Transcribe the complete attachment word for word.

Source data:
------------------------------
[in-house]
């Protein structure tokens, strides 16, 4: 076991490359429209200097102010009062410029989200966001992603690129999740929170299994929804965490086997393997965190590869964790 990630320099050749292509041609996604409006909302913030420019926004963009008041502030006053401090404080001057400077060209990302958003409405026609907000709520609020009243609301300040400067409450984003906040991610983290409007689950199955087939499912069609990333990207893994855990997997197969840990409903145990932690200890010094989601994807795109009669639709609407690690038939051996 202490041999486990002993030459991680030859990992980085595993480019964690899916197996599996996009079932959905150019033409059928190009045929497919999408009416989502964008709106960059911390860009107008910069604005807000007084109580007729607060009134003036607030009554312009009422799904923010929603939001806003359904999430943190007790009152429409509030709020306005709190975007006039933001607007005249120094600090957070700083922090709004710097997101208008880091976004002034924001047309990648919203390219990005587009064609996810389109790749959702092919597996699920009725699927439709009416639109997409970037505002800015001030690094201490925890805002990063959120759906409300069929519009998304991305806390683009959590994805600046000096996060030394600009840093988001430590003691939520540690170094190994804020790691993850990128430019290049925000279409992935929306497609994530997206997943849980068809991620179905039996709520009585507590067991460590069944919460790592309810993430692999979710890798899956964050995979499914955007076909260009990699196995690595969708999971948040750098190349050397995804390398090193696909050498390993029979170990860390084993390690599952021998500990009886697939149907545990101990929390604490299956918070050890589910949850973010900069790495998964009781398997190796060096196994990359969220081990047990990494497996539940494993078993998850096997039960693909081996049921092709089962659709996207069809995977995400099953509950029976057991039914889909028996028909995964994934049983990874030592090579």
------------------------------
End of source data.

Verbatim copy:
[in-house]
């Protein structure tokens, strides 16, 4: 076991490359429209200097102010009062410029989200966001992603690129999740929170299994929804965490086997393997965190590869964790 990630320099050749292509041609996604409006909302913030420019926004963009008041502030006053401090404080001057400077060209990302958003409405026609907000709520609020009243609301300040400067409450984003906040991610983290409007689950199955087939499912069609990333990207893994855990997997197969840990409903145990932690200890010094989601994807795109009669639709609407690690038939051996 202490041999486990002993030459991680030859990992980085595993480019964690899916197996599996996009079932959905150019033409059928190009045929497919999408009416989502964008709106960059911390860009107008910069604005807000007084109580007729607060009134003036607030009554312009009422799904923010929603939001806003359904999430943190007790009152429409509030709020306005709190975007006039933001607007005249120094600090957070700083922090709004710097997101208008880091976004002034924001047309990648919203390219990005587009064609996810389109790749959702092919597996699920009725699927439709009416639109997409970037505002800015001030690094201490925890805002990063959120759906409300069929519009998304991305806390683009959590994805600046000096996060030394600009840093988001430590003691939520540690170094190994804020790691993850990128430019290049925000279409992935929306497609994530997206997943849980068809991620179905039996709520009585507590067991460590069944919460790592309810993430692999979710890798899956964050995979499914955007076909260009990699196995690595969708999971948040750098190349050397995804390398090193696909050498390993029979170990860390084993390690599952021998500990009886697939149907545990101990929390604490299956918070050890589910949850973010900069790495998964009781398997190796060096196994990359969220081990047990990494497996539940494993078993998850096997039960693909081996049921092709089962659709996207069809995977995400099953509950029976057991039914889909028996028909995964994934049983990874030592090579």